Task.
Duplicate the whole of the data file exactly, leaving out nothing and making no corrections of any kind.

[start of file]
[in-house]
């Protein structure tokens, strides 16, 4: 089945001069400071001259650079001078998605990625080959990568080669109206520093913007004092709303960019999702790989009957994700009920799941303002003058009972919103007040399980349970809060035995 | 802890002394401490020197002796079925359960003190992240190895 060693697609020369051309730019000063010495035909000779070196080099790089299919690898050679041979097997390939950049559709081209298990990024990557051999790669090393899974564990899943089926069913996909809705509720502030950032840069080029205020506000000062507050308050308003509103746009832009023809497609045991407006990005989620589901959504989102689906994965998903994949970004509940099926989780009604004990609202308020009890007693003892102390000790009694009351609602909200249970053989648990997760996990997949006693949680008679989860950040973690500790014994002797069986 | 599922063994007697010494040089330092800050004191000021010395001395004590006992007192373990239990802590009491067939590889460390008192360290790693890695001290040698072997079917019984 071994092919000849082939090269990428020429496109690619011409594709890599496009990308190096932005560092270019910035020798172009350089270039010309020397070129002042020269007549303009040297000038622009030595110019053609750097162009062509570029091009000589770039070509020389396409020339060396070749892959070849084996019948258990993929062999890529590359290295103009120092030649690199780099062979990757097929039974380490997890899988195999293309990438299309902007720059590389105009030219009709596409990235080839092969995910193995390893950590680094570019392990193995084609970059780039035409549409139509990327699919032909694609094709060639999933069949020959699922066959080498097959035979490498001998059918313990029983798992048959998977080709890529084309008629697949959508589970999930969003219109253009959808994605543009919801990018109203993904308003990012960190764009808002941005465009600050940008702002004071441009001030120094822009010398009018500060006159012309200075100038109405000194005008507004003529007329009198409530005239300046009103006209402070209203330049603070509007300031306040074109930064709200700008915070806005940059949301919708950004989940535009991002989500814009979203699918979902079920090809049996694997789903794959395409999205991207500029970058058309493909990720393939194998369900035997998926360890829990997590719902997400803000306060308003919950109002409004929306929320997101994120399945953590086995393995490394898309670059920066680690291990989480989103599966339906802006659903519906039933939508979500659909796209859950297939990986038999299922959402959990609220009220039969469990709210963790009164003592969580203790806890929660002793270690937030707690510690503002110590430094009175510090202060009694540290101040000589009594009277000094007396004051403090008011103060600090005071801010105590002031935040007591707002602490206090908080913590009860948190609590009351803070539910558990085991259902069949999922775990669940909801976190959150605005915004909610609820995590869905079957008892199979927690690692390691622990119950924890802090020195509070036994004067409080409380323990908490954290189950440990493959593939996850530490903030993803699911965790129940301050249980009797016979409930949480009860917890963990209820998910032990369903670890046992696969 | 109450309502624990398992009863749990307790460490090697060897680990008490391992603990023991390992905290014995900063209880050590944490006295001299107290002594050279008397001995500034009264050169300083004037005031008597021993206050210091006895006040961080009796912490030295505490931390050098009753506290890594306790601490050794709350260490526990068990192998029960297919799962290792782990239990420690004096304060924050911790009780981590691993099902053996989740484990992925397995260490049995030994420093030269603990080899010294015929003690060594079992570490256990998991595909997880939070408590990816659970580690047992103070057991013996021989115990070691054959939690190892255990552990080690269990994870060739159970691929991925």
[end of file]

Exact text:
[in-house]
């Protein structure tokens, strides 16, 4: 089945001069400071001259650079001078998605990625080959990568080669109206520093913007004092709303960019999702790989009957994700009920799941303002003058009972919103007040399980349970809060035995 | 802890002394401490020197002796079925359960003190992240190895 060693697609020369051309730019000063010495035909000779070196080099790089299919690898050679041979097997390939950049559709081209298990990024990557051999790669090393899974564990899943089926069913996909809705509720502030950032840069080029205020506000000062507050308050308003509103746009832009023809497609045991407006990005989620589901959504989102689906994965998903994949970004509940099926989780009604004990609202308020009890007693003892102390000790009694009351609602909200249970053989648990997760996990997949006693949680008679989860950040973690500790014994002797069986 | 599922063994007697010494040089330092800050004191000021010395001395004590006992007192373990239990802590009491067939590889460390008192360290790693890695001290040698072997079917019984 071994092919000849082939090269990428020429496109690619011409594709890599496009990308190096932005560092270019910035020798172009350089270039010309020397070129002042020269007549303009040297000038622009030595110019053609750097162009062509570029091009000589770039070509020389396409020339060396070749892959070849084996019948258990993929062999890529590359290295103009120092030649690199780099062979990757097929039974380490997890899988195999293309990438299309902007720059590389105009030219009709596409990235080839092969995910193995390893950590680094570019392990193995084609970059780039035409549409139509990327699919032909694609094709060639999933069949020959699922066959080498097959035979490498001998059918313990029983798992048959998977080709890529084309008629697949959508589970999930969003219109253009959808994605543009919801990018109203993904308003990012960190764009808002941005465009600050940008702002004071441009001030120094822009010398009018500060006159012309200075100038109405000194005008507004003529007329009198409530005239300046009103006209402070209203330049603070509007300031306040074109930064709200700008915070806005940059949301919708950004989940535009991002989500814009979203699918979902079920090809049996694997789903794959395409999205991207500029970058058309493909990720393939194998369900035997998926360890829990997590719902997400803000306060308003919950109002409004929306929320997101994120399945953590086995393995490394898309670059920066680690291990989480989103599966339906802006659903519906039933939508979500659909796209859950297939990986038999299922959402959990609220009220039969469990709210963790009164003592969580203790806890929660002793270690937030707690510690503002110590430094009175510090202060009694540290101040000589009594009277000094007396004051403090008011103060600090005071801010105590002031935040007591707002602490206090908080913590009860948190609590009351803070539910558990085991259902069949999922775990669940909801976190959150605005915004909610609820995590869905079957008892199979927690690692390691622990119950924890802090020195509070036994004067409080409380323990908490954290189950440990493959593939996850530490903030993803699911965790129940301050249980009797016979409930949480009860917890963990209820998910032990369903670890046992696969 | 109450309502624990398992009863749990307790460490090697060897680990008490391992603990023991390992905290014995900063209880050590944490006295001299107290002594050279008397001995500034009264050169300083004037005031008597021993206050210091006895006040961080009796912490030295505490931390050098009753506290890594306790601490050794709350260490526990068990192998029960297919799962290792782990239990420690004096304060924050911790009780981590691993099902053996989740484990992925397995260490049995030994420093030269603990080899010294015929003690060594079992570490256990998991595909997880939070408590990816659970580690047992103070057991013996021989115990070691054959939690190892255990552990080690269990994870060739159970691929991925």